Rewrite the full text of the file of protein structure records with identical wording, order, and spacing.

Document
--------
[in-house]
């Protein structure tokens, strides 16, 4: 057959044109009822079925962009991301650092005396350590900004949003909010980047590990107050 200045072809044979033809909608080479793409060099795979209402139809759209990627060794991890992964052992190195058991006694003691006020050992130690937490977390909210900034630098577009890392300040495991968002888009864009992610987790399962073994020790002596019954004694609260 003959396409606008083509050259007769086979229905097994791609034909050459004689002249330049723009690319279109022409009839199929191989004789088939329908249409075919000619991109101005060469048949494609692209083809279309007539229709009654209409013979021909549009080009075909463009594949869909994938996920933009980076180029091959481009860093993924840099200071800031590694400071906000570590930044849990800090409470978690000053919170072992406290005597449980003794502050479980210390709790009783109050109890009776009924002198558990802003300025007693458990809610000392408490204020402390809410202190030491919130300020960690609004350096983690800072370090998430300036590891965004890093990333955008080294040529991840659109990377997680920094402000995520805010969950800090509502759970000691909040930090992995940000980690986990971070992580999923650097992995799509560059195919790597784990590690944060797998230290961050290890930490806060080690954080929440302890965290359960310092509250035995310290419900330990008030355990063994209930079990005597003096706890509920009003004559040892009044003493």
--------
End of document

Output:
[in-house]
């Protein structure tokens, strides 16, 4: 057959044109009822079925962009991301650092005396350590900004949003909010980047590990107050 200045072809044979033809909608080479793409060099795979209402139809759209990627060794991890992964052992190195058991006694003691006020050992130690937490977390909210900034630098577009890392300040495991968002888009864009992610987790399962073994020790002596019954004694609260 003959396409606008083509050259007769086979229905097994791609034909050459004689002249330049723009690319279109022409009839199929191989004789088939329908249409075919000619991109101005060469048949494609692209083809279309007539229709009654209409013979021909549009080009075909463009594949869909994938996920933009980076180029091959481009860093993924840099200071800031590694400071906000570590930044849990800090409470978690000053919170072992406290005597449980003794502050479980210390709790009783109050109890009776009924002198558990802003300025007693458990809610000392408490204020402390809410202190030491919130300020960690609004350096983690800072370090998430300036590891965004890093990333955008080294040529991840659109990377997680920094402000995520805010969950800090509502759970000691909040930090992995940000980690986990971070992580999923650097992995799509560059195919790597784990590690944060797998230290961050290890930490806060080690954080929440302890965290359960310092509250035995310290419900330990008030355990063994209930079990005597003096706890509920009003004559040892009044003493």